Todd Hallett, AIA, President of TK Design & Associates, Inc. (tkhomedesign.com) has been designing award winning homes for over 20 years. He spent 15 of those years working for a $50 million production building company. Todd designed all of their homes but also worked in every other aspect of the company including purchasing, development, land acquisition, product development, and operations, and was President of the company for three years. Equipped with his vast building experience and fueled by his love for architecture he left to form an architecture firm that is second to none in working cohesively with Builders. Todd specializes in Lean Design and works, alongside Scott Sedam of TrueNorth Development, in the trenches with builders, suppliers, and trade contractors. His Lean Design blog appears weekly at Housingzone.com. Todd welcomes your feedback at firstname.lastname@example.org or 248.446.1960.
Look ma! The war cry for young show offs world wide. I’m sure you have had a “look ma” moment or two in your life. I don’t know about you but mine typically ended with skinned knees and tears.
It was 1986 and my car du jour was a 1974 Monte Carlo with a 400 cubic inch motor and a 400 turbo transmission. Sure it was riddled with rust but it had the heart of a lion, a stellar example of good old Detroit muscle. On my way to work one morning at Kinney Shoes I stopped and picked up a healthy breakfast of two candy bars and a 32 ounce coke. As I pulled into the parking lot of the Summit Place Mall I noticed two of my coworkers (one of them a very cute blonde, the other a grumpy assistant manager) entering the building. Suddenly, I had a brilliant idea! I honked my horn several times to get their attention then proceeded to pull off a perfect dry pavement donut in the nearly deserted parking lot. Filled with pride as the car roared, tires screamed and smoke billowed I proceeded to squeeze the coke cup between my legs and spill it all over my new (Johnny Carson series) suit. Stepping out of the car I was scolded by my boss, the girl laughed at me and I spent the rest of the morning serving customers looking like I wet myself. Ah, another giant leap towards teenage social obscuredom.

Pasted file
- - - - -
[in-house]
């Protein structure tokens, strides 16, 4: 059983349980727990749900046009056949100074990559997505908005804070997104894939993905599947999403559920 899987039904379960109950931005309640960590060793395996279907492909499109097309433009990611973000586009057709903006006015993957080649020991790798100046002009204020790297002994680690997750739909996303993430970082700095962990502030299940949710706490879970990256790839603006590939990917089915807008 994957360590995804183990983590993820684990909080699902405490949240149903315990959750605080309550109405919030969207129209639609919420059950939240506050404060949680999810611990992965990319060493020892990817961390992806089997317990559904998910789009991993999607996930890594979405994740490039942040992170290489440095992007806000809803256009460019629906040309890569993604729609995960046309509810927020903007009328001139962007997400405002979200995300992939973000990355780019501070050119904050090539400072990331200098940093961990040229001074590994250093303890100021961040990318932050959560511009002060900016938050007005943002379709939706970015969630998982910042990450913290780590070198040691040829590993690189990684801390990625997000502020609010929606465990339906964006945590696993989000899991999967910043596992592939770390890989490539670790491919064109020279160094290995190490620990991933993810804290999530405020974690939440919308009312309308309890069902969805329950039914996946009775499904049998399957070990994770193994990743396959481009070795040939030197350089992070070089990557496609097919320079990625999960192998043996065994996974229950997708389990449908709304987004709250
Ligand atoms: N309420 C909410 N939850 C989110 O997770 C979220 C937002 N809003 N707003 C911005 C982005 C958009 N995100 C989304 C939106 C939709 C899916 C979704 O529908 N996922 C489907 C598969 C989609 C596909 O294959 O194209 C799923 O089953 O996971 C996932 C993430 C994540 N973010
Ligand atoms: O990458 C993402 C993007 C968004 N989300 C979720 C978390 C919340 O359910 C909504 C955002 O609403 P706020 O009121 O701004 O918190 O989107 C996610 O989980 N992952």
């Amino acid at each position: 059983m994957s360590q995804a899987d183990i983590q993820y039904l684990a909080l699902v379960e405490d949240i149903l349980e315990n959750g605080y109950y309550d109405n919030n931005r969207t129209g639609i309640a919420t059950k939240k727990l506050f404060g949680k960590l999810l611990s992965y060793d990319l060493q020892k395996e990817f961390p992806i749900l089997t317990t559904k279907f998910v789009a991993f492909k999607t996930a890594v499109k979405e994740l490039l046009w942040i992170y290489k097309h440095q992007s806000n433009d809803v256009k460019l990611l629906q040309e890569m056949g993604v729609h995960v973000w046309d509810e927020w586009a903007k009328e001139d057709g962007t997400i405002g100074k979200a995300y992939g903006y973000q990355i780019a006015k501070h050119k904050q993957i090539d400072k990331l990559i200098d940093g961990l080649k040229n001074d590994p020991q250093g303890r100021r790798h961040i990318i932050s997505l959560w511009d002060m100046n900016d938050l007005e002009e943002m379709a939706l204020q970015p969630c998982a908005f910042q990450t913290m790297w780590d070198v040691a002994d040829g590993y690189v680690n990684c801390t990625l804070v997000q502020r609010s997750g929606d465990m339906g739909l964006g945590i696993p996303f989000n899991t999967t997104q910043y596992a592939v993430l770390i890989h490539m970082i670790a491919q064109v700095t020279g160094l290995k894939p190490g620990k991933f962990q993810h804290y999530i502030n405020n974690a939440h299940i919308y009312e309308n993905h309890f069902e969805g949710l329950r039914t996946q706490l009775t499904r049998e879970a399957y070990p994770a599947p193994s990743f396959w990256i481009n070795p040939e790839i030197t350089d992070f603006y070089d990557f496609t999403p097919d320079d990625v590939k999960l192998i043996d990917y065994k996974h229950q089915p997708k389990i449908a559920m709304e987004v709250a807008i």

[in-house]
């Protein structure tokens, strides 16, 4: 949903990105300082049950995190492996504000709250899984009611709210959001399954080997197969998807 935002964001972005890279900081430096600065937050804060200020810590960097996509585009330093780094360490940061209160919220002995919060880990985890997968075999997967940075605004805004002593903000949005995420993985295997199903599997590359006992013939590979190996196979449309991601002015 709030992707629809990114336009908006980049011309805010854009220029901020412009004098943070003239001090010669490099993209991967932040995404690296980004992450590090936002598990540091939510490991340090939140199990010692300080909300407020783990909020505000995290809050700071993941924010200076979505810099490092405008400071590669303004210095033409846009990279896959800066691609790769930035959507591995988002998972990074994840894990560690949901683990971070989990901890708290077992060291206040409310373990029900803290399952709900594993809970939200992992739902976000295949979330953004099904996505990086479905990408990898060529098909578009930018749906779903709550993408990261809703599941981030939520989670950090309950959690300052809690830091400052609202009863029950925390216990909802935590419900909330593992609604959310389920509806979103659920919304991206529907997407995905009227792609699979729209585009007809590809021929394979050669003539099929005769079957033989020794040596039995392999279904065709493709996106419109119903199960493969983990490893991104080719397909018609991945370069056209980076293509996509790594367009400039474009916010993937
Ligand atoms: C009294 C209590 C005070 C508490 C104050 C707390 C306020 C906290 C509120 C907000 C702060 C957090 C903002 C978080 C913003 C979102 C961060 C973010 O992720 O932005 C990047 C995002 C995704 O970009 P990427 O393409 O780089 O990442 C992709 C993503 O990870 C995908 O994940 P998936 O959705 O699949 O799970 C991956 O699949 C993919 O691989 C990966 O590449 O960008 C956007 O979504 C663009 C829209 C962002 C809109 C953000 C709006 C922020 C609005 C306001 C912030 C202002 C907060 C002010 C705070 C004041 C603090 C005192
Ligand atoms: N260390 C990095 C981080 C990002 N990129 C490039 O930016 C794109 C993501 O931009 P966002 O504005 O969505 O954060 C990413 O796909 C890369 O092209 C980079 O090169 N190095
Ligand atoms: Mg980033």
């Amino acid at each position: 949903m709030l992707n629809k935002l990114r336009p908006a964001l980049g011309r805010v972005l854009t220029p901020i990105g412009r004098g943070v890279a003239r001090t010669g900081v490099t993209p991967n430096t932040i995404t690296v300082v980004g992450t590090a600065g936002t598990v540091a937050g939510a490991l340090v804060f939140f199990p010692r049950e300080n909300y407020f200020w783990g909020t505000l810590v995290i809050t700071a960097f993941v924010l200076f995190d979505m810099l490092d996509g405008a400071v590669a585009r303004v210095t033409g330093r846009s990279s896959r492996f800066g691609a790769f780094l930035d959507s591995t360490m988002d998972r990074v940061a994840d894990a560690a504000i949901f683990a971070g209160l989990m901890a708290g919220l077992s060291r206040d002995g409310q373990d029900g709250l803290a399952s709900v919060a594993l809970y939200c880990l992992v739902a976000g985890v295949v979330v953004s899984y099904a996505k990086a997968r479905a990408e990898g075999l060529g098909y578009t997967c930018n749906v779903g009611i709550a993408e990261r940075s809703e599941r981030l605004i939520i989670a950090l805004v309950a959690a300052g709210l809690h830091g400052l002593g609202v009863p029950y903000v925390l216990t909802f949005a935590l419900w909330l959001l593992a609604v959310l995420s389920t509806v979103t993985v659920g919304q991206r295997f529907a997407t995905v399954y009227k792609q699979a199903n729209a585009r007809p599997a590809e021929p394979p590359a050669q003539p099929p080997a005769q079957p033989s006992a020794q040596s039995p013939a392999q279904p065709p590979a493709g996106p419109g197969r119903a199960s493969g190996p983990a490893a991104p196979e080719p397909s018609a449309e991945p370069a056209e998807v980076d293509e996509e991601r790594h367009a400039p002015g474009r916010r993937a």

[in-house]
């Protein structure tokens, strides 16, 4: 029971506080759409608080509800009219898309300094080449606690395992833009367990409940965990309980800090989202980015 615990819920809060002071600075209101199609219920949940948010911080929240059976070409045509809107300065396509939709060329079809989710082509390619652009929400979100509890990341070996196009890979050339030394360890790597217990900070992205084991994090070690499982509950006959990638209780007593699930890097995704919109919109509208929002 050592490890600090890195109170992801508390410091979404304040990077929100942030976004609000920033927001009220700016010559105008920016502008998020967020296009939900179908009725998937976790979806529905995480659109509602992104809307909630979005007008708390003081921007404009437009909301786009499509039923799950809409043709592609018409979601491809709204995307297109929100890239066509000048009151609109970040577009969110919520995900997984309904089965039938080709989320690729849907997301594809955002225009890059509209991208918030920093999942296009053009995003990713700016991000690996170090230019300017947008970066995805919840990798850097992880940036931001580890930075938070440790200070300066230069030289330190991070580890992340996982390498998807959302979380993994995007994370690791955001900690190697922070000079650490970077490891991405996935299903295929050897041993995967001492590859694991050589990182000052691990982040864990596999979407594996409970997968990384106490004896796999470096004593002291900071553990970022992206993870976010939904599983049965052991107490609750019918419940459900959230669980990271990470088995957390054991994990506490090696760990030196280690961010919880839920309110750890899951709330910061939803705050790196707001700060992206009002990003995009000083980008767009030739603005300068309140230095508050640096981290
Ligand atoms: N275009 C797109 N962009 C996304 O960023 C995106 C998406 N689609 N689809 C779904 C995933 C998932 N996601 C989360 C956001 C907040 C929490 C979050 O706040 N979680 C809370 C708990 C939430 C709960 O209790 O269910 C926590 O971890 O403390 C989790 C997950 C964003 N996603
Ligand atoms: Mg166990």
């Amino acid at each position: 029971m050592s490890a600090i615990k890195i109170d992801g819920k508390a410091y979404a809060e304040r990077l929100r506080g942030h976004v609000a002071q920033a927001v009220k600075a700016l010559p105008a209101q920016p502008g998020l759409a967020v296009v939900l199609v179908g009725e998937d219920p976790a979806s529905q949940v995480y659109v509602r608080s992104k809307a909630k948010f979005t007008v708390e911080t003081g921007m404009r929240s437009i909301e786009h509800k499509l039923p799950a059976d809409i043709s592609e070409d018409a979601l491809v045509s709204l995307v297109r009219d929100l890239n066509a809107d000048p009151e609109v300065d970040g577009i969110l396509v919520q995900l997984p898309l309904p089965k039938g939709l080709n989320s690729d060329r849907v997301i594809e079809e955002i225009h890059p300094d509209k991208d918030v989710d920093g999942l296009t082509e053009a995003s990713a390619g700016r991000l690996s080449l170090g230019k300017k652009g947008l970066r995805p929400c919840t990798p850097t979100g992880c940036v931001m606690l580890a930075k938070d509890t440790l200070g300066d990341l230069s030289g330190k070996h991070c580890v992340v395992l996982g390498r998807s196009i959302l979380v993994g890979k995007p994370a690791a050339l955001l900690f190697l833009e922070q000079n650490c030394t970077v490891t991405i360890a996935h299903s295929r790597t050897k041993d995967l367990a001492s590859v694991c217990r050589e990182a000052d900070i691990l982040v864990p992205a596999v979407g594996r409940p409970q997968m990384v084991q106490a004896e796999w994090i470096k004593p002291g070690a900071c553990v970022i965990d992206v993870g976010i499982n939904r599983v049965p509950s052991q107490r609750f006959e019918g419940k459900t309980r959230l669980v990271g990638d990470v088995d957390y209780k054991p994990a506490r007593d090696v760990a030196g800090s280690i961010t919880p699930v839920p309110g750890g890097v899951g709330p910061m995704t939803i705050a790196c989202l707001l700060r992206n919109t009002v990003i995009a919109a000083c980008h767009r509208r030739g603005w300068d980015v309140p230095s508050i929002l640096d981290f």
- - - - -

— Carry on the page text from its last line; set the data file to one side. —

Over the years I have noticed a bit of ill conceived “showing off” in the building community as well. A common design misconception is that in order for an elevation to be interesting and attractive it must have multiple roof lines and plan jogs. The fact is that breaks in the plane are often contrived, forcing rooms to be out of proportion, adding additional square footage, and plenty of unnecessary cost.
Aesthetic design is all about proportion, massing and scale. Often times the simpler the form, the more beautiful and stately the home becomes. So when your next project is being designed look to simplify the home by reducing jogs and roof breaks. You will save an incredible amount of money and still end up with a stunning home design. Once achieved feel free to show off and say “Look ma no jogs”!